|Year : 2020 | Volume
| Issue : 2 | Page : 86-88
Cerebral sinovenous thrombosis in steroid-dependent nephrotic syndrome
Subhankar Sarkar, Priyanka Singh, Md Shakil Akhtar, Rajiv Sinha
Division of Pediatric Nephrology, Institute of Child Health, Kolkata, West Bengal, India
|Date of Submission||19-Jul-2020|
|Date of Acceptance||08-Oct-2020|
|Date of Web Publication||31-Dec-2020|
Department of Pediatric Nephrology, Institute of Child Health, 11, Dr Biresh Guha Street, Kolkata - 700 017, West Bengal
Source of Support: None, Conflict of Interest: None
|How to cite this article:|
Sarkar S, Singh P, Akhtar MS, Sinha R. Cerebral sinovenous thrombosis in steroid-dependent nephrotic syndrome. Asian J Pediatr Nephrol 2020;3:86-8
|How to cite this URL:|
Sarkar S, Singh P, Akhtar MS, Sinha R. Cerebral sinovenous thrombosis in steroid-dependent nephrotic syndrome. Asian J Pediatr Nephrol [serial online] 2020 [cited 2021 Jan 24];3:86-8. Available from: https://www.ajpn-online.org/text.asp?2020/3/2/86/305926
Thromboembolism is a described complication of nephrotic syndrome; however, cerebral sinovenous thrombosis (CSVT) is rare, with an incidence of 0.67 per 100,000 children per year. Risk factors identified include membranous nephropathy, urinary loss of anticoagulants, hepatic overproduction of procoagulants, immobility, hypoalbuminemia, hemoconcentration, infection, iron deficiency, previous episodes of thromboembolism, and genetic predisposition leading to procoagulant state., Two children with steroid-dependent nephrotic syndrome presented to our center with relapse, generalized edema, and persistent drowsiness and were found to have CSVT, likely secondary to hemoconcentration. The two patients, an 8-year-old girl and a 4-year-old boy, were diagnosed with steroid dependence 6 and 12 months previously, respectively. Case 1 presented with severe headache, vomiting, and drowsiness for 4 days. Case 2 had acute gastroenteritis and severe headache for the last 3 days. Both patients had been on therapy with mycophenolate mofetil twice daily and prednisolone on alternate days. For edema, oral furosemide had been administered for 2 days each, without seeking medical attention. There was no history of head trauma, fever, substance abuse, neck pain, rigidity, or photophobia. Family history was unremarkable. Blood investigations (cases 1 and 2) showed hyponatremia (127 and 129 mEq/L), hyperkalemia (5.5 and 5.6 mEq/L), hypoalbuminemia (1.4 and 1.2 g/dL), increased hematocrit (64% and 47%), and decreased fractional excretion of urea (10% and 12%) without evidence of sepsis or impaired renal function. Cerebral magnetic resonance (MR) imaging and venography showed CSVT involving superior sagittal sinus and right transverse and sigmoid sinuses in case 1 and involving superior sinus and right sigmoid and transverse sinuses in case 2 [Figure 1]. Relapse was treated with prednisolone at 60 mg/m2 per day until remission. Both patients received therapy with low molecular weight heparin (LMWH) subcutaneously for 6 months. Intravascular hypovolemia was managed with intravenous hydration and infusion of 20% human albumin, which led to correction of electrolyte abnormalities and fall in hematocrit. Subsequently, diuretics were used judiciously in conjunction with albumin infusions to control edema. Procoagulant screen, including levels of protein C and protein S, was normal in case 1; repeat evaluation of these and other parameters are awaited in both patients. MR imaging, repeated at 6-month follow-up, showed resolution of thrombosis in both cases.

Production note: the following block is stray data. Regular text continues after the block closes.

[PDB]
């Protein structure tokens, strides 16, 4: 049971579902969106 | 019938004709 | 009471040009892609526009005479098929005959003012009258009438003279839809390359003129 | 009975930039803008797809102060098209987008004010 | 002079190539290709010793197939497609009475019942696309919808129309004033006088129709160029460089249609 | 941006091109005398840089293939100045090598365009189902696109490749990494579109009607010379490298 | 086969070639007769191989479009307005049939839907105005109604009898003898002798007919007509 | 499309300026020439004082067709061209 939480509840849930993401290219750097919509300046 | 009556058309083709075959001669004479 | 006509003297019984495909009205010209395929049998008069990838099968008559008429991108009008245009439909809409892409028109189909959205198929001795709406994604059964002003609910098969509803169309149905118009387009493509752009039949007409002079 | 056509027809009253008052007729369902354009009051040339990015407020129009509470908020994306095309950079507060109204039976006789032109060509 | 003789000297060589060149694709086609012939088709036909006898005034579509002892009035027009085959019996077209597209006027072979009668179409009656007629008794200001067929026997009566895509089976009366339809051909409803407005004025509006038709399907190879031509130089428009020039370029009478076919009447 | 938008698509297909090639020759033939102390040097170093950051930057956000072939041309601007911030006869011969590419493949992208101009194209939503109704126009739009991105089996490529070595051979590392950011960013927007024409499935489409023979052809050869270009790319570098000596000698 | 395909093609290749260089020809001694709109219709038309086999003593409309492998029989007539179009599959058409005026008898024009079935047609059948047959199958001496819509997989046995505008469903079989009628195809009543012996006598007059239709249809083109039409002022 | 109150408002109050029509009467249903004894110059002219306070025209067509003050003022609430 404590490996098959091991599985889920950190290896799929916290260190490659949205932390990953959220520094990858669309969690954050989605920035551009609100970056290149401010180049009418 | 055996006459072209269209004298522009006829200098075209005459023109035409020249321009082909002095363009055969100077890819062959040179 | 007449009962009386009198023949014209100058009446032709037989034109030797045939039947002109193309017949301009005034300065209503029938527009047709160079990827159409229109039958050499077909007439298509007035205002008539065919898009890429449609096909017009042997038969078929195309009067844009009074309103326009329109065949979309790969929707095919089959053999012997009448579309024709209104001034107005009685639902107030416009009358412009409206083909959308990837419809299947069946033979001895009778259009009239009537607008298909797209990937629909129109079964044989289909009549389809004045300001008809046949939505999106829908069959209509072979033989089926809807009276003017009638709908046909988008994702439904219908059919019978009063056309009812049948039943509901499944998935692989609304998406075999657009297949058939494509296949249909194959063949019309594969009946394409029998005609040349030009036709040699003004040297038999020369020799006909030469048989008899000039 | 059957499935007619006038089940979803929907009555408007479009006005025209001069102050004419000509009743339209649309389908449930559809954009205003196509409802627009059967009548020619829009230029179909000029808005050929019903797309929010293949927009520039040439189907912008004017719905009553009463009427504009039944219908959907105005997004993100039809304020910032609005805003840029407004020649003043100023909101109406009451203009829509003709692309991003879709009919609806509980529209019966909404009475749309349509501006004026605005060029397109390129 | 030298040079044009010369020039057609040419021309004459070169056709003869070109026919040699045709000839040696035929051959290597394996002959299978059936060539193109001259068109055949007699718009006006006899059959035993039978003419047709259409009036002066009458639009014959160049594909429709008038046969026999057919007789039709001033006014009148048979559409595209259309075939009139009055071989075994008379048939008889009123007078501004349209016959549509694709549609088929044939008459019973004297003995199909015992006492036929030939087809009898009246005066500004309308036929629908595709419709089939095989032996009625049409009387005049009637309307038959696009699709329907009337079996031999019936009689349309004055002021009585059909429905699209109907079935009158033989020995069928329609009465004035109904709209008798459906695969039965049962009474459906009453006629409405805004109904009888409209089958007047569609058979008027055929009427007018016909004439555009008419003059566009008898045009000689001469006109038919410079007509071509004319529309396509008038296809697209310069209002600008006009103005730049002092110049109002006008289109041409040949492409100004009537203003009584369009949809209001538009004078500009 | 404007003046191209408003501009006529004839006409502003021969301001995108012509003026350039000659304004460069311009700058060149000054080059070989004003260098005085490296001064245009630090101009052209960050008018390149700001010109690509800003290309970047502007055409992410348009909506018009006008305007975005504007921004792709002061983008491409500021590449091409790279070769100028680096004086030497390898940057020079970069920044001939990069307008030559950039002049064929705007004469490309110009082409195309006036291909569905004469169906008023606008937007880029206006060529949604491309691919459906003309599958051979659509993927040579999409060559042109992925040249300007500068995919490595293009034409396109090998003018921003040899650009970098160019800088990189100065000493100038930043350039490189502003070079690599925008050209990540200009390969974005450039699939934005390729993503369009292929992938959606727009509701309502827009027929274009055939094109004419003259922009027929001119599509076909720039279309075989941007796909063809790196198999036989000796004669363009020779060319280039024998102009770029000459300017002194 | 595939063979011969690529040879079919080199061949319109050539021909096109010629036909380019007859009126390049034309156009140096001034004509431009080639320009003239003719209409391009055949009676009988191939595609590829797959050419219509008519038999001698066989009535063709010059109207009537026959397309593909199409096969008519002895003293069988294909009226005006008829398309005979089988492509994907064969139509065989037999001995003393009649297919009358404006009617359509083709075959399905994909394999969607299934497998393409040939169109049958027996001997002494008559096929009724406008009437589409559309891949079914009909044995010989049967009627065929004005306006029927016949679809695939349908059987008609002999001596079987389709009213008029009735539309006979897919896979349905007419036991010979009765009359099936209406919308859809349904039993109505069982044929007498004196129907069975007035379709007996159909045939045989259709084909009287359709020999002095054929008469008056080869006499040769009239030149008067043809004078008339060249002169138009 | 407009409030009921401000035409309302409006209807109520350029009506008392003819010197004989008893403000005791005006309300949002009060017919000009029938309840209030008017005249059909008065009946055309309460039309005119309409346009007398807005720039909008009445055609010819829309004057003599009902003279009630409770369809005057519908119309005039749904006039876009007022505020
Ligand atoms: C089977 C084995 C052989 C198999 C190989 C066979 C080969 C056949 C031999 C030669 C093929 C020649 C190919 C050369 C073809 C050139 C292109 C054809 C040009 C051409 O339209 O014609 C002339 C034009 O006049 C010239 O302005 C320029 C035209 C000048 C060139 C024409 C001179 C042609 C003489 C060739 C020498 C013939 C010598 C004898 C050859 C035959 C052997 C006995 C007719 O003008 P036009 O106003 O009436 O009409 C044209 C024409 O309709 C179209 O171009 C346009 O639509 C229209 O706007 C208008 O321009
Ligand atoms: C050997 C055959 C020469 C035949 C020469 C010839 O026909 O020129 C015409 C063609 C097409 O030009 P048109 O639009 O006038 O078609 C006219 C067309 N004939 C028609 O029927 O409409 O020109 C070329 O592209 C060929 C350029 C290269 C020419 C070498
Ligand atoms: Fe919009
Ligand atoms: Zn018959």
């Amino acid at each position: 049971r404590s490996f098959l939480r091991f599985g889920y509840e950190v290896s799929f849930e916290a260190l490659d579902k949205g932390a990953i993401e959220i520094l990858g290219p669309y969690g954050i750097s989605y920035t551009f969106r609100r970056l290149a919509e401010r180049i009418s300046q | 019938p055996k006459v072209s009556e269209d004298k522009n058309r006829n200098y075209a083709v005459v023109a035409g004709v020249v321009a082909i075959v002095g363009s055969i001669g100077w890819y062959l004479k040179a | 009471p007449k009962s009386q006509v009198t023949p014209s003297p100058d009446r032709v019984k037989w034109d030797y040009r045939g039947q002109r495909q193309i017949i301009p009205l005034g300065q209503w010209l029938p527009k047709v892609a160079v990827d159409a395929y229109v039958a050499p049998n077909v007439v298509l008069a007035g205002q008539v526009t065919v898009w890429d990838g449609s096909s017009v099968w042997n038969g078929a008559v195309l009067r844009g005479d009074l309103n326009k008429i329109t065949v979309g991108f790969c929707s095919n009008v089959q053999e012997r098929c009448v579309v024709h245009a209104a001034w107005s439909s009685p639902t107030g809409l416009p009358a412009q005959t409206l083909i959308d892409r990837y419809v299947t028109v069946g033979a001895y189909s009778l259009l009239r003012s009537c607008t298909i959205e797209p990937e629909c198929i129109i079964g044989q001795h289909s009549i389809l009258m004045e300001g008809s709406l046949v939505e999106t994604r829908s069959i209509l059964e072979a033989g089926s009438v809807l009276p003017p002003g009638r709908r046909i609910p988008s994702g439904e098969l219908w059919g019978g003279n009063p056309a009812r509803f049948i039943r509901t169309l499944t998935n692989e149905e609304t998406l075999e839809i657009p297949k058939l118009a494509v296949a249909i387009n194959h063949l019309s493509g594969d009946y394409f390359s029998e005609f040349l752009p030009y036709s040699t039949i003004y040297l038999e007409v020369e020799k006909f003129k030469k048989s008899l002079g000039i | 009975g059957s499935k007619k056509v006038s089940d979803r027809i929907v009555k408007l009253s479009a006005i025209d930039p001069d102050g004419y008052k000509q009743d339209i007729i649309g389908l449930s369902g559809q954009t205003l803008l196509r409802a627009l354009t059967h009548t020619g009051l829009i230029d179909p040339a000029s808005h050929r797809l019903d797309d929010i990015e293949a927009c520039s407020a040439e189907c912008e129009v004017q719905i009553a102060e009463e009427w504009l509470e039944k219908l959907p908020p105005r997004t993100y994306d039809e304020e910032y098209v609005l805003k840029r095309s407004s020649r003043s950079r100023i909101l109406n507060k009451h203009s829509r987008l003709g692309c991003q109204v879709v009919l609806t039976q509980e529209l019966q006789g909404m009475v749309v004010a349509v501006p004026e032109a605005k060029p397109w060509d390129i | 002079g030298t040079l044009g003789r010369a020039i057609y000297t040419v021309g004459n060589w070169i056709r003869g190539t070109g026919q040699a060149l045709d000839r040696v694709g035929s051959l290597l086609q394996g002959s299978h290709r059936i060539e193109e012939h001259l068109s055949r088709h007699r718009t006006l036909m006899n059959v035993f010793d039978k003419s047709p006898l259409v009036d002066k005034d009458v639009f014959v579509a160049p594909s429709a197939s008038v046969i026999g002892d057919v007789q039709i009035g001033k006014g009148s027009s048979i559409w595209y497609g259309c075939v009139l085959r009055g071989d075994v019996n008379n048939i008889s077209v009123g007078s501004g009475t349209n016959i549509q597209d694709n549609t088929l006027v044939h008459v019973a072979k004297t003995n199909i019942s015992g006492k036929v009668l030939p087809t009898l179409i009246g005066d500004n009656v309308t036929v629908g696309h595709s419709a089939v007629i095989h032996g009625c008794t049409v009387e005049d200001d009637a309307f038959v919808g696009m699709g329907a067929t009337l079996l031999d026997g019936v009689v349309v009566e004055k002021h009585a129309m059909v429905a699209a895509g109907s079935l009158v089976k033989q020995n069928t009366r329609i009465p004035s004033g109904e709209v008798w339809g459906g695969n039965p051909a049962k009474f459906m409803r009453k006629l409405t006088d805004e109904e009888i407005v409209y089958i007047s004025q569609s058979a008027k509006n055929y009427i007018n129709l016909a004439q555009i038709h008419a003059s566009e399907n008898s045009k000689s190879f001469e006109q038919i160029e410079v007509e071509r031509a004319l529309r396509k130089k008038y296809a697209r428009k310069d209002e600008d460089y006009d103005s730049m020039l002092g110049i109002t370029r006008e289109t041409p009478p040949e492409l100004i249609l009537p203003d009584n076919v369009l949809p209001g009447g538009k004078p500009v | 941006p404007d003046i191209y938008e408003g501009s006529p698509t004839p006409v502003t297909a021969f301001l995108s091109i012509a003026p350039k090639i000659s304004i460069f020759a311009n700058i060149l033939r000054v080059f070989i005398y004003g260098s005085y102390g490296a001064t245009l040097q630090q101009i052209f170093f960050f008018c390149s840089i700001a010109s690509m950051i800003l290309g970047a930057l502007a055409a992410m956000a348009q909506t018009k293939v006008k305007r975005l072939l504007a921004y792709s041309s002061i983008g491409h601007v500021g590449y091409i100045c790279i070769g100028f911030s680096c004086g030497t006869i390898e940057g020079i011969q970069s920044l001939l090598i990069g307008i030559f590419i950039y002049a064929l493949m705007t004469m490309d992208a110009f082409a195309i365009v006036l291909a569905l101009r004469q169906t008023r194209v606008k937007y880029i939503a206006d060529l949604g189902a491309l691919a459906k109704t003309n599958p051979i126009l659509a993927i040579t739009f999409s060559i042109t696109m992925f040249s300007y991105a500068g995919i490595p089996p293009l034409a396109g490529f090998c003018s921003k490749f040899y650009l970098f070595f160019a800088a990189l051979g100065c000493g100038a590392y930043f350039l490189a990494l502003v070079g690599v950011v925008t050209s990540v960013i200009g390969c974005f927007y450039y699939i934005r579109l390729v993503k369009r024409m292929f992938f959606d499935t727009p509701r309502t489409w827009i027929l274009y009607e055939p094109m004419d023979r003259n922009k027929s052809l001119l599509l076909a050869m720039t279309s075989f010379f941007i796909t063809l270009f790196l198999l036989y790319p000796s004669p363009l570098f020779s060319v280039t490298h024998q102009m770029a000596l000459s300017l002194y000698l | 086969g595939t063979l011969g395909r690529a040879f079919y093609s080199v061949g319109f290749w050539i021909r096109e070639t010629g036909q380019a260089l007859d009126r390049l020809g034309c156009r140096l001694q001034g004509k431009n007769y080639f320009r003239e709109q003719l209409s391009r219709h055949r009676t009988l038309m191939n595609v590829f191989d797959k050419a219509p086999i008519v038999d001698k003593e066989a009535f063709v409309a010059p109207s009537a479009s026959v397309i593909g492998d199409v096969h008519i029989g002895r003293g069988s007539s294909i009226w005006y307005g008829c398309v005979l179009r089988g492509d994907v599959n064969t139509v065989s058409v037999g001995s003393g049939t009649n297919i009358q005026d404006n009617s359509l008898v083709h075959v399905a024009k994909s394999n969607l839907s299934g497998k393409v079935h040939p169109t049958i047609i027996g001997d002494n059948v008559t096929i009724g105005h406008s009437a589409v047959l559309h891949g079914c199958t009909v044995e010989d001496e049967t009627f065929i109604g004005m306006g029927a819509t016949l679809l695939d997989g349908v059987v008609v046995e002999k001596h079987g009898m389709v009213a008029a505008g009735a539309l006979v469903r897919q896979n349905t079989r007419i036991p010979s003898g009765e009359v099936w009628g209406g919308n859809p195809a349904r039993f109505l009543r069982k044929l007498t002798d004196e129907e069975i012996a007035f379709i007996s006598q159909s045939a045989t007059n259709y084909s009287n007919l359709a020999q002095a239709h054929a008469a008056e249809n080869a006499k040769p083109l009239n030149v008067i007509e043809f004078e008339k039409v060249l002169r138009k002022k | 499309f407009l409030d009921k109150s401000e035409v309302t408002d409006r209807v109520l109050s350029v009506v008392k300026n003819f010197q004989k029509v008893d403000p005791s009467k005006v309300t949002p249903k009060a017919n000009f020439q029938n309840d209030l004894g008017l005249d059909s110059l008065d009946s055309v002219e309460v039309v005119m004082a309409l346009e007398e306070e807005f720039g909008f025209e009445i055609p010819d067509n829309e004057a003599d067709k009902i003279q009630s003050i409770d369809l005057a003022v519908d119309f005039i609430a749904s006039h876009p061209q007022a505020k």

|Figure 1: Findings on magnetic resonance imaging and venography of the brain in the two cases|
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CSVT is a serious, albeit uncommon, complication of childhood nephrotic syndrome. We have summarized important studies that reported thrombosis in nephrotic syndrome in [Table 1].,,,,,,,, Severe hypoalbuminemia, increased hematocrit, and low antithrombin levels are reported risk factors; inherited thrombophilia was rare.,, Severe hypoalbuminemia and hemoconcentration were present in our cases.
The clinical manifestations of CSVT are nonspecific, but it should be considered when a child with nephrotic syndrome in relapse presents with neurological symptoms such as seizures, altered consciousness, drowsiness, nausea, vomiting, motor deficit, headache, diplopia, or papilledema., MR imaging with time-of-flight venography is preferred to computed tomography in view of its excellent sensitivity, ability to detect the extent of the thrombus, lack of ionizing radiation exposure, and no risk of contrast nephropathy. Anticoagulation with LMWH, or its later substitution by oral anticoagulants for 6 months or longer, is advocated; longer therapy is given in the presence of risk factors or persisting proteinuria.
The cases illustrate that CSVT should be suspected in children with nephrotic syndrome presenting with neurological abnormality. Relapses associated with hypoalbuminemia, hemoconcentration, and diuretic use predispose to CSVT. MR imaging with time-of-flight venography enables early diagnosis, while LMWH along with management of relapse and hypovolemia enables resolution of findings.
Declaration of patient consent
The authors certify that they have obtained all appropriate patient consent forms. In the form, the patient(s) has/have given his/her/their consent for his/her/their images and other clinical information to be reported in the journal. The patients understand that their names and initials will not be published and due efforts will be made to conceal their identity, but anonymity cannot be guaranteed.
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Conflicts of interest
There are no conflicts of interest.
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